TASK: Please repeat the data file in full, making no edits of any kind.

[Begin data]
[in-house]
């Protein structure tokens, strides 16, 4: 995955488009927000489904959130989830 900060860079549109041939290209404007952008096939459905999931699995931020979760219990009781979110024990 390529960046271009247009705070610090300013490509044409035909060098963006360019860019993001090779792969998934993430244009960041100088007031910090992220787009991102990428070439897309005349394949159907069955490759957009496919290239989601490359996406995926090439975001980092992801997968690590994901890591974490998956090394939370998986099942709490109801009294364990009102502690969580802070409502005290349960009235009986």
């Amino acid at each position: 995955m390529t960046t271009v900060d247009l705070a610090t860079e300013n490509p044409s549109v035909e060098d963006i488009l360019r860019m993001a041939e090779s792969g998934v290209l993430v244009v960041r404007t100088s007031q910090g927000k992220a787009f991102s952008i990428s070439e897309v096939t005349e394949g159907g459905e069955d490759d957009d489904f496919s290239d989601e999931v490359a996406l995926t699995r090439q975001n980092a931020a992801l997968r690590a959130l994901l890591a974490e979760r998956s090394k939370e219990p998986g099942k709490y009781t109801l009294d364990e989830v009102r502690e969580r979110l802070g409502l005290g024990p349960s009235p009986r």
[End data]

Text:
[in-house]
């Protein structure tokens, strides 16, 4: 995955488009927000489904959130989830 900060860079549109041939290209404007952008096939459905999931699995931020979760219990009781979110024990 390529960046271009247009705070610090300013490509044409035909060098963006360019860019993001090779792969998934993430244009960041100088007031910090992220787009991102990428070439897309005349394949159907069955490759957009496919290239989601490359996406995926090439975001980092992801997968690590994901890591974490998956090394939370998986099942709490109801009294364990009102502690969580802070409502005290349960009235009986």
């Amino acid at each position: 995955m390529t960046t271009v900060d247009l705070a610090t860079e300013n490509p044409s549109v035909e060098d963006i488009l360019r860019m993001a041939e090779s792969g998934v290209l993430v244009v960041r404007t100088s007031q910090g927000k992220a787009f991102s952008i990428s070439e897309v096939t005349e394949g159907g459905e069955d490759d957009d489904f496919s290239d989601e999931v490359a996406l995926t699995r090439q975001n980092a931020a992801l997968r690590a959130l994901l890591a974490e979760r998956s090394k939370e219990p998986g099942k709490y009781t109801l009294d364990e989830v009102r502690e969580r979110l802070g409502l005290g024990p349960s009235p009986r």